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Rehabilitation animal of the month: Garter snake

By Freddy Moyano
BROWN COUNTY – The change of seasons is already in motion at the Bay Beach Wildlife Sanctuary, but the second week of September has been unusually slow according to Lori Bankson, curator of animals.

“With everybody back to school – college students and elementary kids – it’s quiet!” Bankson said.

She said they were far busier on Labor Day and all week long leading up to the three-day weekend.

“[Interns] Isaiah, Bailey and Devin all left. They worked hard. They’re all gone. They’re back to school, so we are really proud of them, proud of what they did,” said Bankson.

The bird migration wave is beginning to roll in according to Bankson.

“In the animal world, fall is here already. Wolves are putting on their winter coats, migration started out.
The chimney swifts left in late August, but the purple martins left in early August. So as soon as the sunlight changes and days get shorter, everybody starts going, especially the insect eaters, as insect food starts to dwindle, forcing them to move for food” said Bankson.

Wounded snake on the mend
An injured garter snake brought in from Green Bay last month is eating well and just finished shedding.

“He was caught in a net – not sure what type – but he sustained serious lacerations,” Bankson said.

The main laceration half way through its body appeared reddish, which according to Bankson is a sign that it is healing well.

She said they should be able to release him before hibernation begins at the end of October.

Bankson said the snake received antibiotics and pain medication when it came in.

It also gets regular soakings to keep its skin moist.

They keep it in an incubator, to make sure it stays warm.

Bankson said eventually the injured area will heal and the skin will fall off, so the wetter they keep the injured area, the better.

She said this is the only garter snake they have.

They have a fox snake that is also in rehabilitation.

Bankson said its diet includes insects, mice, little mammals and eggs.

“They are very opportunistic feeders,” Bankson said. “We try to mimic that diet by feeding it mice coupled with the food paste.”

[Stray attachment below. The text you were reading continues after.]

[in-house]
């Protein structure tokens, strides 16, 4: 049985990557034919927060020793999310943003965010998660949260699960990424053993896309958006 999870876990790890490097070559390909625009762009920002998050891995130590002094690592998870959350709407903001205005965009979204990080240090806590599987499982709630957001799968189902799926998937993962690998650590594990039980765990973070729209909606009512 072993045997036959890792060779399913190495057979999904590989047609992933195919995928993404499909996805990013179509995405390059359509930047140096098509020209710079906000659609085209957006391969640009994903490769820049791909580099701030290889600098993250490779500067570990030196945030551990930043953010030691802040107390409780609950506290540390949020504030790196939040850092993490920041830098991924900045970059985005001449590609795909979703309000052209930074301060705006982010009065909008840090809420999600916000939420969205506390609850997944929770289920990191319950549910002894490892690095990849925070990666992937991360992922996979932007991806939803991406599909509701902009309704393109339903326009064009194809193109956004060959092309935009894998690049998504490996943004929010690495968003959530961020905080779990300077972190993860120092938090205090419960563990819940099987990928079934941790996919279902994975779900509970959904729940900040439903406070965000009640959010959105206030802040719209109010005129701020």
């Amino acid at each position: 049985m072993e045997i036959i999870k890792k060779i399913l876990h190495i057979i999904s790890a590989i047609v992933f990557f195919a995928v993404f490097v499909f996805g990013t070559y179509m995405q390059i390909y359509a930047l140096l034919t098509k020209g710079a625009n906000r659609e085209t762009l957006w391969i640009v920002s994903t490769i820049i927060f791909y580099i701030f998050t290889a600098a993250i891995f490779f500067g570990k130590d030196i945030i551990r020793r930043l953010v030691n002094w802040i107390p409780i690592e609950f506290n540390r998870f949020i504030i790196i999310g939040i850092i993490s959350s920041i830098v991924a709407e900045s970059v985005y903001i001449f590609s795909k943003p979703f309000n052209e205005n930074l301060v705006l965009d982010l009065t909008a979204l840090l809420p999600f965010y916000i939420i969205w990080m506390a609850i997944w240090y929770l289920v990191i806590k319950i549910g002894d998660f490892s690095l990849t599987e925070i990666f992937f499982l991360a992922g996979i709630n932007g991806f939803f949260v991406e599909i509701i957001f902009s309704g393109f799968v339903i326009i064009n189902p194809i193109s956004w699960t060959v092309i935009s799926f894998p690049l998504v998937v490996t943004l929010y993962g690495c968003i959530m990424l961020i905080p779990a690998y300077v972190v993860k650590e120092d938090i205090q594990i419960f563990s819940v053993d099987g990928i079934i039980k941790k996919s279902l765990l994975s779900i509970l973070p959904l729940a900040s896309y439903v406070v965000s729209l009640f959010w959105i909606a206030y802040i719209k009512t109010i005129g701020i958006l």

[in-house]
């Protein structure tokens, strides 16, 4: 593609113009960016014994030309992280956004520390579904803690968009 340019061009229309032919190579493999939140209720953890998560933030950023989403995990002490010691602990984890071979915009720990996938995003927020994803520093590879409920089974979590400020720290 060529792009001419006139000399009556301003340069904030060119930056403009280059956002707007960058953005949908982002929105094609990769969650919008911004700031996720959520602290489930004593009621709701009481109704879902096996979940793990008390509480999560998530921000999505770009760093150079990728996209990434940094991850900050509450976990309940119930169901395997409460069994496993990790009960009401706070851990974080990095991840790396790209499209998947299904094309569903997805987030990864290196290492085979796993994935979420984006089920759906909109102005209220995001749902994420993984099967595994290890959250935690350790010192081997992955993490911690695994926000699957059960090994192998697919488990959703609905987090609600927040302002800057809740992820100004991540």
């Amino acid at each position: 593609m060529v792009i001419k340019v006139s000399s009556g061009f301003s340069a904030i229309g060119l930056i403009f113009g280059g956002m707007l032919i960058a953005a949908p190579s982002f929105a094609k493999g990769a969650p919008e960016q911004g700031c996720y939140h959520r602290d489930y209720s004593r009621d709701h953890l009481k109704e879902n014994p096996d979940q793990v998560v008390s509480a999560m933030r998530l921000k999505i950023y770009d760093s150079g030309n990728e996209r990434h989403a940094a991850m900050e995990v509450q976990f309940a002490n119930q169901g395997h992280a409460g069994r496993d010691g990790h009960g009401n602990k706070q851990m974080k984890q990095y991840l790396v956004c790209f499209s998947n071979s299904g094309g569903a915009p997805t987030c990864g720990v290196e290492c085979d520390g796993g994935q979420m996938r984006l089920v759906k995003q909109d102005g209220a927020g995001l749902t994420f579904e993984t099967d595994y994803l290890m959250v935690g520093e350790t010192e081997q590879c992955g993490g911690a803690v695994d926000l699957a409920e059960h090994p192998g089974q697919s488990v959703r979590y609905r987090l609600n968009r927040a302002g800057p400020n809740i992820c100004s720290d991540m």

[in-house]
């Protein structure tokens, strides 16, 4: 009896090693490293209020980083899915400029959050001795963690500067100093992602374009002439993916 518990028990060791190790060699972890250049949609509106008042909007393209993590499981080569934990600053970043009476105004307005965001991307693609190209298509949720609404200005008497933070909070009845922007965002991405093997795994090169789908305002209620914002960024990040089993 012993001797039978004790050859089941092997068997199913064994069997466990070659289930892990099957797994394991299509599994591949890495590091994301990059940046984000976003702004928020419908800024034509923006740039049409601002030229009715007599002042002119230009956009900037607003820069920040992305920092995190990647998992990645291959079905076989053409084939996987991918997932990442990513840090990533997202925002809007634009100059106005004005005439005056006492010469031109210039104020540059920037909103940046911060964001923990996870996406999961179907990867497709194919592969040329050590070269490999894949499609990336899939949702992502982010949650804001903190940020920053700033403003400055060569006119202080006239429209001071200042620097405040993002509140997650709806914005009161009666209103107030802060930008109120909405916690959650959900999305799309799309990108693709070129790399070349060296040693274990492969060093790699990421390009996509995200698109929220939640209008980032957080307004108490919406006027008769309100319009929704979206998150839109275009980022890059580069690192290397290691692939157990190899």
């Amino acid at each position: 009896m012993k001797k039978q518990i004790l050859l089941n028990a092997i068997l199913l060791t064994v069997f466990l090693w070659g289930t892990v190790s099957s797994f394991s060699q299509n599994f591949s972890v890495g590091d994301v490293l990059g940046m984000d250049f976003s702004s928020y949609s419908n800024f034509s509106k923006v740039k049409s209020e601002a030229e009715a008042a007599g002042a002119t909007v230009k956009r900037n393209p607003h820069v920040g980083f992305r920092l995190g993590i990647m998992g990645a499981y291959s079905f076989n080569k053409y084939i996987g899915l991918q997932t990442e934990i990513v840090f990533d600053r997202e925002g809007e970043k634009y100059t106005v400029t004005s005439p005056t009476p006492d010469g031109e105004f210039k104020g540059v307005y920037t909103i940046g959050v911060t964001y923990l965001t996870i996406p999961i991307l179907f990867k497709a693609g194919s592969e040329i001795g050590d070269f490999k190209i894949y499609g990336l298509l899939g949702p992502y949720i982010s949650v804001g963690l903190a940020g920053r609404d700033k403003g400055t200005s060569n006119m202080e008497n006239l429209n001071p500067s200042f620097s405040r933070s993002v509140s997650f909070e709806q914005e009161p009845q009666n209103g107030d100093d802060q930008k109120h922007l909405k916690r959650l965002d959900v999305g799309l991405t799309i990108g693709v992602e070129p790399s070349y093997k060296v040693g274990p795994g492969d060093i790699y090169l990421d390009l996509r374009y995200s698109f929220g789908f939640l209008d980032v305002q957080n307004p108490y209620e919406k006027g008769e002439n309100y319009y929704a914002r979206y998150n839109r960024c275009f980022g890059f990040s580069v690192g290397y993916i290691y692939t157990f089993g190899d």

Snake appreciation
Bankson said snakes are often misunderstood, but they are good for the environment.

“They won’t strike or bite unless they absolutely have to,” she said. “They are great to have around because they can clean your property of mice and insects.”

She demonstrated how to safely hold the snake, as if one were holding a basketball – one hand near the head and the other hand for support towards the tail of the body.

Bankson said snakes are attracted to heat, and the snake seemed comfortable and more active in my warmer bare hand versus Bankson’s colder glove.

“We were lucky that the public found him,” she said. “He looks a lot better than he did when he came in.”

Snowy owl update
Bankson provided an update on our March rehabilitation animal, a female snowy owl.

“The snowy is doing well,” she said. “Still not flying with enough height to migrate right now. We are going to keep evaluating the forecast for snowies for a potential winter release.”

Walk for Wildlife
The Sanctuary’s biggest fundraiser of the year, Walk for Wildlife, will take place from 8 a.m.-noon on Saturday, Sept. 17.

Participants can walk the 2.5 miles of trails past the animal exhibits, enter a raffle to win one of 30 gift baskets donated by local businesses and donors and enjoy music by Good News Band.

At 11 a.m., they will be releasing a bird of prey back into the wild.

Register at WalkWildlife.com or on the day of the event between the Nature Center and Woodland Building.

Proceeds give thousands of orphaned, injured, and sick wildlife a chance to return to the wild. The sanctuary has admitted more than 5,500 animals from the public this year.

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